UPDATE MARCH 22, 2011 to article below by Tom Watson: Crow Wing County Commissioners passed the new land use ordinance and it is now in effect.
Proposed Crow Wing County Land Use Ordinance Amendments Needed
by Tom Watson, WAPOA
Much attention has been given to the proposed amendments to the present Crow Wing County zoning ordinances
We applaud Crow Wing County for the commitment to review the land use activity within the unorganized areas of the county (primarily townships), to review the impacts and effects of recent land use decisions and activities, and to recommend changes to the present land use ordinances.
The proposed changes extend beyond zoning matters and consider the total land use decisions of property owners and the state and local government regulatory agencies.
First, the unequivocal evidence shows that Minnesotans have not been the best stewards of our natural resources in this state and the Crow Wing County area in particular.
Water quality has deteriorated as a result of human decisions and activity, invasive plant, animal and diseases introduced by human activity, and the increased human demand on our lands and waters.
The trends over the past twenty years on the greater Whitefish Lakes area and a majority of the fourteen lakes comprising the Whitefish Chain, like several of the other watershed areas within the County, are going in the wrong direction.
The available research and annual testing substantiates the decreasing water clarity and transparency, challenging issues with phosphorus and chlorophyll, and the consequences of human decisions. Yet the quality of the Whitefish Chain remains high.
The property owners and units of government have a challenge to sustain the quality and make improvements in areas where there is real deterioration.
Second, water is a significant natural resource and asset in Crow Wing County with fourteen (14) percent of the surface area being lakes, rivers and streams, and another fourteen (14) percent being wetlands. With a combined twenty-eight (28) percent of the county being a water natural resource, the importance of managing these important natural resource assets for recreation, economic value, employment, and responsible use is obvious.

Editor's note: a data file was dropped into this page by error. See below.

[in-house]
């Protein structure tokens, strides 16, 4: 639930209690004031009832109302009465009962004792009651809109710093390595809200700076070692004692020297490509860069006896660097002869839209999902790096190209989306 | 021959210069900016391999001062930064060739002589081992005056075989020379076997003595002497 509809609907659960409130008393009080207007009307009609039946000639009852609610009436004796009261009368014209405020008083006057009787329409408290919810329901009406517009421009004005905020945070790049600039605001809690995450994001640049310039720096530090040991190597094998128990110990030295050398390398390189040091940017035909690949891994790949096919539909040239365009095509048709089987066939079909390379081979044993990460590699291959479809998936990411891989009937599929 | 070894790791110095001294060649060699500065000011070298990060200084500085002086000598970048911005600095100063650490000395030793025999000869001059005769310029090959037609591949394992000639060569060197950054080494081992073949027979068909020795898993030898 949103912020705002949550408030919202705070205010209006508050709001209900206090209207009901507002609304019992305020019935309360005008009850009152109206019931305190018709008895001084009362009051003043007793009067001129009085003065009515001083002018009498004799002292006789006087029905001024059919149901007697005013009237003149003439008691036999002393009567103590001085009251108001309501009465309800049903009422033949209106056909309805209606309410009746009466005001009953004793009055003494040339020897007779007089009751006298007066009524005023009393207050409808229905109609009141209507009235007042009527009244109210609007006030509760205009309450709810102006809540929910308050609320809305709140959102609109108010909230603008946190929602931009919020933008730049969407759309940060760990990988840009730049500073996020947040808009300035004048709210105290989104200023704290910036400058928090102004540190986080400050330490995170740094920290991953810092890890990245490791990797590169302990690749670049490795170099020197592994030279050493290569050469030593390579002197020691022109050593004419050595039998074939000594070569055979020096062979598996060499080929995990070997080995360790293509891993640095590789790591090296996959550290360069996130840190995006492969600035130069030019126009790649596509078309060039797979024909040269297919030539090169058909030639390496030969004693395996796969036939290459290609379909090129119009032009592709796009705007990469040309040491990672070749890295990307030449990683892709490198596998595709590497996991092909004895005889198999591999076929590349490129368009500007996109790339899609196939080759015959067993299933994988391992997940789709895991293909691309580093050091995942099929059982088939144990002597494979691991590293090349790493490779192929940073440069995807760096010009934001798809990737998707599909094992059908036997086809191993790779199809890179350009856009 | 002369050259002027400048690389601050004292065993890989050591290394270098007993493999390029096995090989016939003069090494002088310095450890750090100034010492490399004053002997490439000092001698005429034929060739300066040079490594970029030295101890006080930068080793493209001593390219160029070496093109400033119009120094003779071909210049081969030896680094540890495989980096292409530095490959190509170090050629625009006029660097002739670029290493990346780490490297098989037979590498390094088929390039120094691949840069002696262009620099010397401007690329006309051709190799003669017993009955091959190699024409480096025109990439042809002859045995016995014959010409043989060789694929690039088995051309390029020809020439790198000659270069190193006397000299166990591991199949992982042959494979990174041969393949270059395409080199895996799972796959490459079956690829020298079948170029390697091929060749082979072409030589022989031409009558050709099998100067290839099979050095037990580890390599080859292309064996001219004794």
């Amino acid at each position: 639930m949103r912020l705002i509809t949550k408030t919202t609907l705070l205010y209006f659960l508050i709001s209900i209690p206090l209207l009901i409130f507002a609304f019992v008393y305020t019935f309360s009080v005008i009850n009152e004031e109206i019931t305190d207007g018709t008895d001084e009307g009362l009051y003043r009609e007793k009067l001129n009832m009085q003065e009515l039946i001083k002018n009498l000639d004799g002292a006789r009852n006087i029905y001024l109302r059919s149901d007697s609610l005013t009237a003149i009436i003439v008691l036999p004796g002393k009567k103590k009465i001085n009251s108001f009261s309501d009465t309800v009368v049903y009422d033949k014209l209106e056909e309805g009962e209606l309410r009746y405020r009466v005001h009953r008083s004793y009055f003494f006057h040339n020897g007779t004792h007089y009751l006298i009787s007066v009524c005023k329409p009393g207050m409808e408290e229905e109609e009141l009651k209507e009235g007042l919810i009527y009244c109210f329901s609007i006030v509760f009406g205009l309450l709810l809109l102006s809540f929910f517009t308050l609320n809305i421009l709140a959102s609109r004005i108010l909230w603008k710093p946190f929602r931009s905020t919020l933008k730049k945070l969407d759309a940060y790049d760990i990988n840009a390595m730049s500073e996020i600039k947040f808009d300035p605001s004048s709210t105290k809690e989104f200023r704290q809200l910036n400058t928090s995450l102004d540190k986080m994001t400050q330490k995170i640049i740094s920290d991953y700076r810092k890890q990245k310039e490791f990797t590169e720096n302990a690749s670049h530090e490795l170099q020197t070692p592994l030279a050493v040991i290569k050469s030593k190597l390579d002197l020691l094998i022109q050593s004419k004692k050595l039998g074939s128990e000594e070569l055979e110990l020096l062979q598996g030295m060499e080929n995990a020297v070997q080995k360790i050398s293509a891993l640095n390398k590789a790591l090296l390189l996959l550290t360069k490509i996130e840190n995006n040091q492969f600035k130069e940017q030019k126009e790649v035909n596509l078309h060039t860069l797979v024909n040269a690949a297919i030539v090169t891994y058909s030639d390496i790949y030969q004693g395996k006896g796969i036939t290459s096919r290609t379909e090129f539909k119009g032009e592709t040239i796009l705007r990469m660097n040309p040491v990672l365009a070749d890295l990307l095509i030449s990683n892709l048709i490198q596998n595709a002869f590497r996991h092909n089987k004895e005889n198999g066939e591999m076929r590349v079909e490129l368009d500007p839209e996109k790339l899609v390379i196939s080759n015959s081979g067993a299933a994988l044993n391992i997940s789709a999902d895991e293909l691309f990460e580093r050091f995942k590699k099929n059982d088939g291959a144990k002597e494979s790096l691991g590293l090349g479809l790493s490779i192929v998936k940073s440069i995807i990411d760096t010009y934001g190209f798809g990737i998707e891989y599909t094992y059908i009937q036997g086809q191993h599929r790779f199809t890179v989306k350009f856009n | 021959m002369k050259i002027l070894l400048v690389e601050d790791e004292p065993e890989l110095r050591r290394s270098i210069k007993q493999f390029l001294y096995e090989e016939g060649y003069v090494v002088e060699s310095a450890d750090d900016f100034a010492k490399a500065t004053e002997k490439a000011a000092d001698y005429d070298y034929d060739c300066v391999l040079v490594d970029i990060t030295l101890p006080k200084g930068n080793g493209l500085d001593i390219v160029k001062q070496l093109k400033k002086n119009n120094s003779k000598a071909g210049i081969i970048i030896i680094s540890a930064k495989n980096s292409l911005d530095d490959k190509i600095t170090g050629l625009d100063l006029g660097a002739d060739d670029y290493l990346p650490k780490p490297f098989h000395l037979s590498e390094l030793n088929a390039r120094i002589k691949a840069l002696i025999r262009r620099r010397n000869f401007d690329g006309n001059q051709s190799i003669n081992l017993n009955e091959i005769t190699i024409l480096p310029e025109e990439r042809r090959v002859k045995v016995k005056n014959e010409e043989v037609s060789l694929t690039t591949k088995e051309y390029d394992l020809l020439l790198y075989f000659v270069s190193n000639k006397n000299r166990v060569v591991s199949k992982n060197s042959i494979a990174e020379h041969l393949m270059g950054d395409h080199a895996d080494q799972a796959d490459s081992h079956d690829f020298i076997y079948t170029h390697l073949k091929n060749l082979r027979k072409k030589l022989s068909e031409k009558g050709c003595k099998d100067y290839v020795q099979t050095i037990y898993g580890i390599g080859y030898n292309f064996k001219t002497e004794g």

Third, sustaining the quality of the area will require the best interests of all of us, working together with a “shared” vision for the area, while realizing the benefits of strong property values, recreation, economic opportunity, and natural resources.
Managing water quality, both ground and surface water, requires attention to a number of details ranging from (1) land development decisions, (2) land use decisions that affect stormwater runoff into lakes, rivers, streams and wetlands, (3) managing individual septic treatment systems, and (4) eliminating the human movement of invasive plants, animals and diseases to our lakes.
By 2030, the county population is projected to increase significantly, which will add to the demand on our water resources.
There are many outstanding additions among the Crow Wing County (CWC) proposed amendments to the present Zoning Ordinance.
A major change is the recognition that the ordinances address all forms of land use and not only zoning. Changing the name of the ordinances to Land Use Ordinances offers a much clearer focus.
Supported by scientific research and best practices, Crow Wing County has proposed changes for more effective shoreland, stormwater, and conservation management that address the “balance” of the property owner rights, managing our natural resources, and sustaining a strong, viable regional area economy.
We agree with many of the submitted comments and suggestions that certain proposed changes need more work and study.
The proposed changes on the whole do not “threaten property values” for property owners as suggested by a recent realtor editorial, unless CWC were not to approve many of the amendments.
What will “threaten property values” will be the impact of poor human decisions and actions that continue the adverse effect on water quality in the over 200,000 acres of water in Crow Wing County.
The Whitefish Area Property Owners Association (WAPOA) will continue to work with CWC to achieve the best “balance” in our land use ordinances and be the best environmental stewards we can be.
We encourage all property owners to join us.
By Tom Watson, Whitefish Area Property Owners Association (WAPOA) Director – Land Use
The Whitefish Area Property Owners Association (WAPOA) is a non-profit 501(c)(3) organization with a long history of serving the interests of property owners about the area of the Whitefish Lakes Area, consistent with our Mission Statement:
WAPOA MISSION STATEMENT
The mission of the Whitefish Area Property Owners Association is to promote environmental stewardship through out the Whitefish area and the Pine River Watershed.
The membership shall work with area environmental groups, lake and resort associations, agencies and units of local government to preserve and improve the quality of our water, land, air, aesthetics, wildlife and other natural resources for present and future generations.